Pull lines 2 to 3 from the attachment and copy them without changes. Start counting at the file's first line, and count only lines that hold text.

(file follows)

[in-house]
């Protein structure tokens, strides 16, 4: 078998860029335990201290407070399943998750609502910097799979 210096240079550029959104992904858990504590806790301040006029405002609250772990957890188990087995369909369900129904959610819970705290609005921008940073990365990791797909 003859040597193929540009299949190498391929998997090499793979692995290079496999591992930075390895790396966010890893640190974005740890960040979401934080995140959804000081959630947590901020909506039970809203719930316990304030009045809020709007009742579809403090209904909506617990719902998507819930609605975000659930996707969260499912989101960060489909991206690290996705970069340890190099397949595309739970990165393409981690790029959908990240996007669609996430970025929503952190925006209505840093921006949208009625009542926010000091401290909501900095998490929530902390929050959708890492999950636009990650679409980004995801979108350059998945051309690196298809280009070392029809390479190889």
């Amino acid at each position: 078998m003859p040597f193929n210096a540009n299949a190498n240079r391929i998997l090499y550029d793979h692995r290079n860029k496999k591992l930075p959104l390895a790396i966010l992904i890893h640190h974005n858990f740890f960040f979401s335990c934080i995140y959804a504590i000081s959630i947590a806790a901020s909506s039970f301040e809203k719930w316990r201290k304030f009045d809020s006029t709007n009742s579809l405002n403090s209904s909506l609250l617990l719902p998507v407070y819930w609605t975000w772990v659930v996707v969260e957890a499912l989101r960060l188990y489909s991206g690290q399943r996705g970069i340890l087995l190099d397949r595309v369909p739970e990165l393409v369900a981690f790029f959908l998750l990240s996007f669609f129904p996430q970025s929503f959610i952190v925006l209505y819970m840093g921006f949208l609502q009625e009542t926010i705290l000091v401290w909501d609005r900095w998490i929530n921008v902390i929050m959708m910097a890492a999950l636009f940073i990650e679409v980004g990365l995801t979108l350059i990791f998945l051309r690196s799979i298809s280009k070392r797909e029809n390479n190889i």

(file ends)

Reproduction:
């Protein structure tokens, strides 16, 4: 078998860029335990201290407070399943998750609502910097799979 210096240079550029959104992904858990504590806790301040006029405002609250772990957890188990087995369909369900129904959610819970705290609005921008940073990365990791797909 003859040597193929540009299949190498391929998997090499793979692995290079496999591992930075390895790396966010890893640190974005740890960040979401934080995140959804000081959630947590901020909506039970809203719930316990304030009045809020709007009742579809403090209904909506617990719902998507819930609605975000659930996707969260499912989101960060489909991206690290996705970069340890190099397949595309739970990165393409981690790029959908990240996007669609996430970025929503952190925006209505840093921006949208009625009542926010000091401290909501900095998490929530902390929050959708890492999950636009990650679409980004995801979108350059998945051309690196298809280009070392029809390479190889």
């Amino acid at each position: 078998m003859p040597f193929n210096a540009n299949a190498n240079r391929i998997l090499y550029d793979h692995r290079n860029k496999k591992l930075p959104l390895a790396i966010l992904i890893h640190h974005n858990f740890f960040f979401s335990c934080i995140y959804a504590i000081s959630i947590a806790a901020s909506s039970f301040e809203k719930w316990r201290k304030f009045d809020s006029t709007n009742s579809l405002n403090s209904s909506l609250l617990l719902p998507v407070y819930w609605t975000w772990v659930v996707v969260e957890a499912l989101r960060l188990y489909s991206g690290q399943r996705g970069i340890l087995l190099d397949r595309v369909p739970e990165l393409v369900a981690f790029f959908l998750l990240s996007f669609f129904p996430q970025s929503f959610i952190v925006l209505y819970m840093g921006f949208l609502q009625e009542t926010i705290l000091v401290w909501d609005r900095w998490i929530n921008v902390i929050m959708m910097a890492a999950l636009f940073i990650e679409v980004g990365l995801t979108l350059i990791f998945l051309r690196s799979i298809s280009k070392r797909e029809n390479n190889i």